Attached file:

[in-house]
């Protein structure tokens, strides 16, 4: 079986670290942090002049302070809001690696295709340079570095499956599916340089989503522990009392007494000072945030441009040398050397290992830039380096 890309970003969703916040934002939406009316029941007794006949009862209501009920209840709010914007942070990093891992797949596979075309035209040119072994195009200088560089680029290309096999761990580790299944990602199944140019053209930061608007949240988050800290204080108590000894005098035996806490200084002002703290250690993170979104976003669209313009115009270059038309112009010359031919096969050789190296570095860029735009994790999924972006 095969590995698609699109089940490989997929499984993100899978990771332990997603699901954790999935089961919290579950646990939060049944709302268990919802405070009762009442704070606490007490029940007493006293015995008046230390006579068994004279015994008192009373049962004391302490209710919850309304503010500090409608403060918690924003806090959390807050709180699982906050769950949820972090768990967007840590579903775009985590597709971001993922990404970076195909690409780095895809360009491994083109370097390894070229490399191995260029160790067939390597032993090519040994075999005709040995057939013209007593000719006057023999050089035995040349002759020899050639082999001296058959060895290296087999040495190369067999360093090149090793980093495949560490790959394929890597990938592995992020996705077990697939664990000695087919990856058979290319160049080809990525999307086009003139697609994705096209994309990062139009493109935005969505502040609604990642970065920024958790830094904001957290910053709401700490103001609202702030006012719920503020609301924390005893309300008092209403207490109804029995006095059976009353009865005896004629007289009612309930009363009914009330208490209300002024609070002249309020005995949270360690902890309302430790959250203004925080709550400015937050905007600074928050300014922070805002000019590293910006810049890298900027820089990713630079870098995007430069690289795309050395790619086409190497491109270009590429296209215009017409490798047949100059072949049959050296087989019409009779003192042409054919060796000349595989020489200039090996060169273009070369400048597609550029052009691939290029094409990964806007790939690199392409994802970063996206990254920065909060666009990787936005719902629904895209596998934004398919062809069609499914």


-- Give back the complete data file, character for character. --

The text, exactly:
[in-house]
């Protein structure tokens, strides 16, 4: 079986670290942090002049302070809001690696295709340079570095499956599916340089989503522990009392007494000072945030441009040398050397290992830039380096 890309970003969703916040934002939406009316029941007794006949009862209501009920209840709010914007942070990093891992797949596979075309035209040119072994195009200088560089680029290309096999761990580790299944990602199944140019053209930061608007949240988050800290204080108590000894005098035996806490200084002002703290250690993170979104976003669209313009115009270059038309112009010359031919096969050789190296570095860029735009994790999924972006 095969590995698609699109089940490989997929499984993100899978990771332990997603699901954790999935089961919290579950646990939060049944709302268990919802405070009762009442704070606490007490029940007493006293015995008046230390006579068994004279015994008192009373049962004391302490209710919850309304503010500090409608403060918690924003806090959390807050709180699982906050769950949820972090768990967007840590579903775009985590597709971001993922990404970076195909690409780095895809360009491994083109370097390894070229490399191995260029160790067939390597032993090519040994075999005709040995057939013209007593000719006057023999050089035995040349002759020899050639082999001296058959060895290296087999040495190369067999360093090149090793980093495949560490790959394929890597990938592995992020996705077990697939664990000695087919990856058979290319160049080809990525999307086009003139697609994705096209994309990062139009493109935005969505502040609604990642970065920024958790830094904001957290910053709401700490103001609202702030006012719920503020609301924390005893309300008092209403207490109804029995006095059976009353009865005896004629007289009612309930009363009914009330208490209300002024609070002249309020005995949270360690902890309302430790959250203004925080709550400015937050905007600074928050300014922070805002000019590293910006810049890298900027820089990713630079870098995007430069690289795309050395790619086409190497491109270009590429296209215009017409490798047949100059072949049959050296087989019409009779003192042409054919060796000349595989020489200039090996060169273009070369400048597609550029052009691939290029094409990964806007790939690199392409994802970063996206990254920065909060666009990787936005719902629904895209596998934004398919062809069609499914």